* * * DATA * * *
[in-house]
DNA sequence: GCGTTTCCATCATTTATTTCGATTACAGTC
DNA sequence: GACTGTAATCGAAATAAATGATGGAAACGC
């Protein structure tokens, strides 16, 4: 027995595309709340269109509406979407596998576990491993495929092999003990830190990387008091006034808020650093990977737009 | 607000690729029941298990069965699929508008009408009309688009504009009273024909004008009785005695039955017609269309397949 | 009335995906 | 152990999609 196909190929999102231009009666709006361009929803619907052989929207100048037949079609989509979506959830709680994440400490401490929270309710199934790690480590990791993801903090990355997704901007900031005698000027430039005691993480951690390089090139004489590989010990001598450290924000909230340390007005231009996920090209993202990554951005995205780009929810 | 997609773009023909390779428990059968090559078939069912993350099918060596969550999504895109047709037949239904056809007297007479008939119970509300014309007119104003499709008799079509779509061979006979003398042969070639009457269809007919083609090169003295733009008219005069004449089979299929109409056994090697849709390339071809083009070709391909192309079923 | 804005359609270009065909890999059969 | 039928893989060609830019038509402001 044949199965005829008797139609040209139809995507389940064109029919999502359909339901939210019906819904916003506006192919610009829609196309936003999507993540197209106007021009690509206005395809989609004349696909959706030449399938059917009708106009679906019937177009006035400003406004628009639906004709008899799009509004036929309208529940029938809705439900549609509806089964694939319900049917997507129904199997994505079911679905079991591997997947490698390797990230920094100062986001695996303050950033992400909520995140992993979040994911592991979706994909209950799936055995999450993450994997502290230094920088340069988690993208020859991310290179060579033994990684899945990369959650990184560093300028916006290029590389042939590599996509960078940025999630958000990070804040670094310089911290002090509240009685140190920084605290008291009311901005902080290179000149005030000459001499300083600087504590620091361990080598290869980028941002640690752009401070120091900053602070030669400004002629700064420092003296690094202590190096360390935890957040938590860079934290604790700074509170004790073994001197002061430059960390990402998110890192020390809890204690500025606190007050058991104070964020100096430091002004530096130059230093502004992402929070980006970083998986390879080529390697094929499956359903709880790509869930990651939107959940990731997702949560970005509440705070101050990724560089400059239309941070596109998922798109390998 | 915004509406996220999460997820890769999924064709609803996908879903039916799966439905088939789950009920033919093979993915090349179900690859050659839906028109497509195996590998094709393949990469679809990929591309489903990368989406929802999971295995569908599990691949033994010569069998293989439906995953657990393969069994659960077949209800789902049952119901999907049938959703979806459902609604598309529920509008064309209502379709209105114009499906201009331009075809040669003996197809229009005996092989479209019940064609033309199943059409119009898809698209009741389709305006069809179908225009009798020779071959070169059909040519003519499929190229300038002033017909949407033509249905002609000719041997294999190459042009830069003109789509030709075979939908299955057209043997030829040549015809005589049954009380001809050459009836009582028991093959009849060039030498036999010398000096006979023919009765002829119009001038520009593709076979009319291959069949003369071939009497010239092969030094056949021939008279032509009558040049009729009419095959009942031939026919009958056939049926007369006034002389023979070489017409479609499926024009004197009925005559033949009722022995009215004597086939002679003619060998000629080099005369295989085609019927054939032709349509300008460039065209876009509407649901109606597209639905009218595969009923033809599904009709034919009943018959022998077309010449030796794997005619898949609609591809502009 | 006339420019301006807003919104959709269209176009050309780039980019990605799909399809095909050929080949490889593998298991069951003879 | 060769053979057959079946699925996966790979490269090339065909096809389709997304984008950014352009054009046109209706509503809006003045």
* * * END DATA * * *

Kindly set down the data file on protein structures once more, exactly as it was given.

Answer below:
[in-house]
DNA sequence: GCGTTTCCATCATTTATTTCGATTACAGTC
DNA sequence: GACTGTAATCGAAATAAATGATGGAAACGC
């Protein structure tokens, strides 16, 4: 027995595309709340269109509406979407596998576990491993495929092999003990830190990387008091006034808020650093990977737009 | 607000690729029941298990069965699929508008009408009309688009504009009273024909004008009785005695039955017609269309397949 | 009335995906 | 152990999609 196909190929999102231009009666709006361009929803619907052989929207100048037949079609989509979506959830709680994440400490401490929270309710199934790690480590990791993801903090990355997704901007900031005698000027430039005691993480951690390089090139004489590989010990001598450290924000909230340390007005231009996920090209993202990554951005995205780009929810 | 997609773009023909390779428990059968090559078939069912993350099918060596969550999504895109047709037949239904056809007297007479008939119970509300014309007119104003499709008799079509779509061979006979003398042969070639009457269809007919083609090169003295733009008219005069004449089979299929109409056994090697849709390339071809083009070709391909192309079923 | 804005359609270009065909890999059969 | 039928893989060609830019038509402001 044949199965005829008797139609040209139809995507389940064109029919999502359909339901939210019906819904916003506006192919610009829609196309936003999507993540197209106007021009690509206005395809989609004349696909959706030449399938059917009708106009679906019937177009006035400003406004628009639906004709008899799009509004036929309208529940029938809705439900549609509806089964694939319900049917997507129904199997994505079911679905079991591997997947490698390797990230920094100062986001695996303050950033992400909520995140992993979040994911592991979706994909209950799936055995999450993450994997502290230094920088340069988690993208020859991310290179060579033994990684899945990369959650990184560093300028916006290029590389042939590599996509960078940025999630958000990070804040670094310089911290002090509240009685140190920084605290008291009311901005902080290179000149005030000459001499300083600087504590620091361990080598290869980028941002640690752009401070120091900053602070030669400004002629700064420092003296690094202590190096360390935890957040938590860079934290604790700074509170004790073994001197002061430059960390990402998110890192020390809890204690500025606190007050058991104070964020100096430091002004530096130059230093502004992402929070980006970083998986390879080529390697094929499956359903709880790509869930990651939107959940990731997702949560970005509440705070101050990724560089400059239309941070596109998922798109390998 | 915004509406996220999460997820890769999924064709609803996908879903039916799966439905088939789950009920033919093979993915090349179900690859050659839906028109497509195996590998094709393949990469679809990929591309489903990368989406929802999971295995569908599990691949033994010569069998293989439906995953657990393969069994659960077949209800789902049952119901999907049938959703979806459902609604598309529920509008064309209502379709209105114009499906201009331009075809040669003996197809229009005996092989479209019940064609033309199943059409119009898809698209009741389709305006069809179908225009009798020779071959070169059909040519003519499929190229300038002033017909949407033509249905002609000719041997294999190459042009830069003109789509030709075979939908299955057209043997030829040549015809005589049954009380001809050459009836009582028991093959009849060039030498036999010398000096006979023919009765002829119009001038520009593709076979009319291959069949003369071939009497010239092969030094056949021939008279032509009558040049009729009419095959009942031939026919009958056939049926007369006034002389023979070489017409479609499926024009004197009925005559033949009722022995009215004597086939002679003619060998000629080099005369295989085609019927054939032709349509300008460039065209876009509407649901109606597209639905009218595969009923033809599904009709034919009943018959022998077309010449030796794997005619898949609609591809502009 | 006339420019301006807003919104959709269209176009050309780039980019990605799909399809095909050929080949490889593998298991069951003879 | 060769053979057959079946699925996966790979490269090339065909096809389709997304984008950014352009054009046109209706509503809006003045």